I must confess that over the past few years I have been gravely disappointed with the white moderate. I have almost reached the regrettable conclusion that the Negro’s great stumbling block in his stride toward freedom is not the White Citizen’s Council-er or the Ku Klux Klanner, but the white moderate, who is more devoted to “order” than to justice; who prefers a negative peace which is the absence of tension to a positive peace which is the presence of justice . . . . Lukewarm acceptance is much more bewildering than outright rejection.1
[T]he Church has always had the duty of scrutinizing the signs of the times and of interpreting them in the light of the Gospel. Thus, in language intelligible to each generation, she can respond to the perennial questions which men ask about this present life and the life to come, and about the relationship of the one to the other. We must therefore recognize and understand the world in which we live, its explanations, its longings, and its often dramatic characteristics.2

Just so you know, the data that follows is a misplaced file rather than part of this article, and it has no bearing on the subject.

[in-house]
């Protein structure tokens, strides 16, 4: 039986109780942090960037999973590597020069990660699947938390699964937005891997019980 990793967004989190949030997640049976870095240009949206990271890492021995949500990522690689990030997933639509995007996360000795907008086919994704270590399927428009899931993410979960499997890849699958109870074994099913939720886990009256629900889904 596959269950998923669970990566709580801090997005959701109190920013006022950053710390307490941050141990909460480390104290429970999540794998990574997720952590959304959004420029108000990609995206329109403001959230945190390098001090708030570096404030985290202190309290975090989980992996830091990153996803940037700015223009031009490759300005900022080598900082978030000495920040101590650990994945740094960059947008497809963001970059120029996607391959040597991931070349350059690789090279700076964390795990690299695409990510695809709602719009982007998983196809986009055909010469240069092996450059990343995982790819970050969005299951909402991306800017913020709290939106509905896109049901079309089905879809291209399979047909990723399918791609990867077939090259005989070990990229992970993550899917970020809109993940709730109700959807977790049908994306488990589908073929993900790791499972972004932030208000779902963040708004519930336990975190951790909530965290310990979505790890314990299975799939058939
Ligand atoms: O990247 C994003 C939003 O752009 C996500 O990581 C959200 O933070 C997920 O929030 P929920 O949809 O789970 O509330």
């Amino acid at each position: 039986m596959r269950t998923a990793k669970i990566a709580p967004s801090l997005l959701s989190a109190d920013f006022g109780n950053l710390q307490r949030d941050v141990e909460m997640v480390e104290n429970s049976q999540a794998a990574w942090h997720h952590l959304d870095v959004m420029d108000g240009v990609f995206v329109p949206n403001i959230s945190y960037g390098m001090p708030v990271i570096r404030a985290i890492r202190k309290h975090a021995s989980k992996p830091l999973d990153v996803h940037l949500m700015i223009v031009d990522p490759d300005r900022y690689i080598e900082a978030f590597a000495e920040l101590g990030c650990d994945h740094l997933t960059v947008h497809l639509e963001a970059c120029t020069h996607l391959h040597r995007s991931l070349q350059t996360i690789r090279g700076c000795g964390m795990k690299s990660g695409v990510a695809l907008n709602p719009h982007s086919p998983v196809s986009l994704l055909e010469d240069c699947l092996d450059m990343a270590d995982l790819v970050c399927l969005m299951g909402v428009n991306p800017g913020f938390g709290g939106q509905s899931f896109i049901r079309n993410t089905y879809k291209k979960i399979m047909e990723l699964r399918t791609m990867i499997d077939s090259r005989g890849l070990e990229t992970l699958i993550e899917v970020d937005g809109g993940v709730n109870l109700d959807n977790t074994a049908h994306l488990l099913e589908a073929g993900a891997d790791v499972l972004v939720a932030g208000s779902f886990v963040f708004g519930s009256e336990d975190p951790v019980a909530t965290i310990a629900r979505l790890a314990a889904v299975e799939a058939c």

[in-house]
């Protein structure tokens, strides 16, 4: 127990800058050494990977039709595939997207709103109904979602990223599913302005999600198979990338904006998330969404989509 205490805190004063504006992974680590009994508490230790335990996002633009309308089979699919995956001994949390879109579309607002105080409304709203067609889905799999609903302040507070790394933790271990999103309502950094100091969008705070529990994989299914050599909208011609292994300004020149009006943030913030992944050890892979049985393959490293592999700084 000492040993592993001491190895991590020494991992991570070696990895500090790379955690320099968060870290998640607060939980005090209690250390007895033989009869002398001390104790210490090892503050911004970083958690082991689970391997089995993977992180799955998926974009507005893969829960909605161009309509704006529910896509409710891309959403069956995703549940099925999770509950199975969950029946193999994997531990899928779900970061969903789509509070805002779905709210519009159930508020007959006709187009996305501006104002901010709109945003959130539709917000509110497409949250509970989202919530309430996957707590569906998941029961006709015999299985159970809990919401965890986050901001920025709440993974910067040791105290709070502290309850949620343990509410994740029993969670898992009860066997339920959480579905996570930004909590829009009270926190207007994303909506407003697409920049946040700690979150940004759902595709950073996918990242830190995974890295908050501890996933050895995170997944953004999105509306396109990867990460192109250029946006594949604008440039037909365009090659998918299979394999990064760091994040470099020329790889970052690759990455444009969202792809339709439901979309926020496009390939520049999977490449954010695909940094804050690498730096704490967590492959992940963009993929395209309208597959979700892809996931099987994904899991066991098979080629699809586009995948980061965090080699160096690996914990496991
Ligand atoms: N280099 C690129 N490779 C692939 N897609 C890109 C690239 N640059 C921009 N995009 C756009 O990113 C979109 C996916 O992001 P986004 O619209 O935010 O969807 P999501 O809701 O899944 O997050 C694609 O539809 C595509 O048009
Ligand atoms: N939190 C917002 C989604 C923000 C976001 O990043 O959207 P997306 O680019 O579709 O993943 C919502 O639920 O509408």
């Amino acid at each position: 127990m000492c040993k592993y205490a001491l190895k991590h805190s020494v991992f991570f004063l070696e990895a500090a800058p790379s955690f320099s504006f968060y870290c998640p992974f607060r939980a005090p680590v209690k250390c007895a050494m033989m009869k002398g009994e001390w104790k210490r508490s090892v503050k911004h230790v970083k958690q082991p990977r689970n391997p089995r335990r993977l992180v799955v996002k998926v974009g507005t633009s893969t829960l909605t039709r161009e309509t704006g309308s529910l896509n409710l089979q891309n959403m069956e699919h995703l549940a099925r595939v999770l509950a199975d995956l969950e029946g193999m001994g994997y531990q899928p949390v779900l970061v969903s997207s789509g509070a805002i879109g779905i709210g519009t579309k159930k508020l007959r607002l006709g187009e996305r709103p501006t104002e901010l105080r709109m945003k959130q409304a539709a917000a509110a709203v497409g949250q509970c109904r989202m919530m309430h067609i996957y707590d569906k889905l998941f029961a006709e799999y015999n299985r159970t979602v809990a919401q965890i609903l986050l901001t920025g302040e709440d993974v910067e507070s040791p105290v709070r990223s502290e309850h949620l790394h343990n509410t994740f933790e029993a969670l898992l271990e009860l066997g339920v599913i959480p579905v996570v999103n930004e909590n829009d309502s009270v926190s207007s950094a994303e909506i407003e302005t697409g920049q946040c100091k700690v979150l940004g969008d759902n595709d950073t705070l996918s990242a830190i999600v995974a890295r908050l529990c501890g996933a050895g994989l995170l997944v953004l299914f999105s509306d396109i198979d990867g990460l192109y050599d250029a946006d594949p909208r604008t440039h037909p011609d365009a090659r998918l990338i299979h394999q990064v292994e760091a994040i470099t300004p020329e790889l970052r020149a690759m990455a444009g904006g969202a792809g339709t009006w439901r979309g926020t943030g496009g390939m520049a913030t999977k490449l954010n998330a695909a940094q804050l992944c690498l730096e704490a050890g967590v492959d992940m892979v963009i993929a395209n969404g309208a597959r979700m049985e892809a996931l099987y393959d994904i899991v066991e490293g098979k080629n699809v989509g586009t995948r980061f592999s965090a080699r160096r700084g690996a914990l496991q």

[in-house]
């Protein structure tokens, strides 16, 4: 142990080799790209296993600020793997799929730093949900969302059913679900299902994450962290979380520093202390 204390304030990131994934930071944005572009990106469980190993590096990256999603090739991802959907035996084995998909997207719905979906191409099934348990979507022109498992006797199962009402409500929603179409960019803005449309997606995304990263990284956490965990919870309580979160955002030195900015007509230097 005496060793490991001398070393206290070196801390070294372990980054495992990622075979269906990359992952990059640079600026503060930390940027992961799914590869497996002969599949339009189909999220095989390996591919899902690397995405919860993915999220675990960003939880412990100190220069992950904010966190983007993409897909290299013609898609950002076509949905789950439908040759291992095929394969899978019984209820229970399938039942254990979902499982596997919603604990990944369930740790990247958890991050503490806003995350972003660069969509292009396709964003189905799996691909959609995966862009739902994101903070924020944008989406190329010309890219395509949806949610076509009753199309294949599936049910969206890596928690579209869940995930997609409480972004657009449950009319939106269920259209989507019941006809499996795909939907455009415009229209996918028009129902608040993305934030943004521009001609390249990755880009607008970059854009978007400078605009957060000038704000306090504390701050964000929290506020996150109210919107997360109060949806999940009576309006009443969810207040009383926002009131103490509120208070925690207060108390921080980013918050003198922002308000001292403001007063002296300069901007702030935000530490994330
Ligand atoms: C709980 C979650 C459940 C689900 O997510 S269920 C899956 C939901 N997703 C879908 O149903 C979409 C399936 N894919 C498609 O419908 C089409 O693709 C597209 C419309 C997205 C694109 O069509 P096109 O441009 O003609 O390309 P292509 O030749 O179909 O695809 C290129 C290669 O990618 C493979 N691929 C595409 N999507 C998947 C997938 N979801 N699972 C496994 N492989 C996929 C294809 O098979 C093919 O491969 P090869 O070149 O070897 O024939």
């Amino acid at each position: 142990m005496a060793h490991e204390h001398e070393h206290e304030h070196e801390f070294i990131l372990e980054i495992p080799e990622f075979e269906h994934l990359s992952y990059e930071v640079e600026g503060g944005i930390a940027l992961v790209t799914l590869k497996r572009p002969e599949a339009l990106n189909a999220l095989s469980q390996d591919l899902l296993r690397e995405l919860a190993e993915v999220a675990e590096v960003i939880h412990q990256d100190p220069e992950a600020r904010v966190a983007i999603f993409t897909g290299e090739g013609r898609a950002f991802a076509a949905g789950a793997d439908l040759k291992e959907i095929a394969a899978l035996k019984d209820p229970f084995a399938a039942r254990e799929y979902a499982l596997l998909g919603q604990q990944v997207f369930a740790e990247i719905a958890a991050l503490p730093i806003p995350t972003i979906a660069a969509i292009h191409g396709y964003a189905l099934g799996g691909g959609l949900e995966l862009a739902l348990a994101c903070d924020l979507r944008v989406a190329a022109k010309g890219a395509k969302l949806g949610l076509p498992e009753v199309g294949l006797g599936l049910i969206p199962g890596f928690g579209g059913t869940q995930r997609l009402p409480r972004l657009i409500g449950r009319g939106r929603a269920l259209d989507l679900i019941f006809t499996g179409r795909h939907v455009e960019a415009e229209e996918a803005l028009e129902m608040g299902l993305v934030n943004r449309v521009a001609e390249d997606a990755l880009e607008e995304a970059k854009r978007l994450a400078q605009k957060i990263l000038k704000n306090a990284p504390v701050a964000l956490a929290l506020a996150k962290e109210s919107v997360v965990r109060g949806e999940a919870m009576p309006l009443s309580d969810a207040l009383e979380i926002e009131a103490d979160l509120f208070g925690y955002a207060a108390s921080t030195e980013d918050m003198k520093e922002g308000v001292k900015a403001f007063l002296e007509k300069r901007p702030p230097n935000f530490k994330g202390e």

Prophesy, Public Theology, and Questions of Justice: Some Modest Reflections,
Loy. U. Chi. L. J.
Available at: https://lawecommons.luc.edu/luclj/vol50/iss1/7